Archive for the ‘old wives tales’ Tag

10/31/2021 The Cure for What Ails You   Leave a comment

I can only assume that all of you are as sick of this pandemic lifestyle we’ve been forced into. I know I’ve made some rather harsh remarks recently about people who refuse to get vaccinations but being a problem solver forced me to find a workable solution to possibly help those folks.

The coronavirus is one of a group of viruses which includes the common cold. I decided to check around to see if I can find anything that might assist the anti-vaxers to battle viruses without compromising their principles. What I’m about to tell you is nothing new but we’re running out of options and this may be the final one available for you undecided folks. Most of the symptoms of Covid-19 are similar to those of the common cold. With vaccines out of the mix I found this ancient remedy that may be worth a try. Doing something is always better than doing nothing. IMO

Make sure to wrap it tightly around your neck for best results.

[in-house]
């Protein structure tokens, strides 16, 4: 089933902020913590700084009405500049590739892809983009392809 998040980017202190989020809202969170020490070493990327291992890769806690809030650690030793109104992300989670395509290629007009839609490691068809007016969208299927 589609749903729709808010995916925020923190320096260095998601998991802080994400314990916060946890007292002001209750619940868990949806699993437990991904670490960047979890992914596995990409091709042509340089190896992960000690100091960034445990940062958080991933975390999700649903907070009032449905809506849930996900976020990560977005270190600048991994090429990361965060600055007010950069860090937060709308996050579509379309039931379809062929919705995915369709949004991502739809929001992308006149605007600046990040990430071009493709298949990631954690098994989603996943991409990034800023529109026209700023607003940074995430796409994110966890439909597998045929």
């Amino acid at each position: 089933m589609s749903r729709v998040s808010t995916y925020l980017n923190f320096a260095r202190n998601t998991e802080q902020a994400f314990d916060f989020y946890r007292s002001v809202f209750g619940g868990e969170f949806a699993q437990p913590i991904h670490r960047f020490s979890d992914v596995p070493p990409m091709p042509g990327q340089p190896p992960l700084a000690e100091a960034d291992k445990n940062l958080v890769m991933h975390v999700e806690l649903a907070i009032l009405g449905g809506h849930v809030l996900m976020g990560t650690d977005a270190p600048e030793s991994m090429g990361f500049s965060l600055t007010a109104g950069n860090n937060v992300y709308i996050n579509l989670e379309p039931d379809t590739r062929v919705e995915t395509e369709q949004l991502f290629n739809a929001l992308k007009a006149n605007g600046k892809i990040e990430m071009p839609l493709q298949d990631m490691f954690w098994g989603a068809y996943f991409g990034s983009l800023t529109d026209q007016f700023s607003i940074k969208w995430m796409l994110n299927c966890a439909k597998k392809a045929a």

A woolen sock, yes you heard me, I said, a woolen sock. But you must use a woolen sock – not a synthetic, “nasty” fiber sock. The wool sock must be dirty – worn by someone else, preferably someone who is strong and healthy. It’s best for a woman with symptoms to use a healthy man’s soiled sock and vice versa.

The dirty sock should be turned inside out – with the grungy part on the outside. Wrap the sock around your neck and be sure the foot part of the sock covers the sorest spot of your throat. Leave it there all night. Be warned – you will smell, and it won’t be a good smell. Your partner most assuredly will insist you sleep on the sofa. But try to get a good nights sleep despite the terrible odor. In the morning, remove the sock and Ta Da! Your symptoms should be better.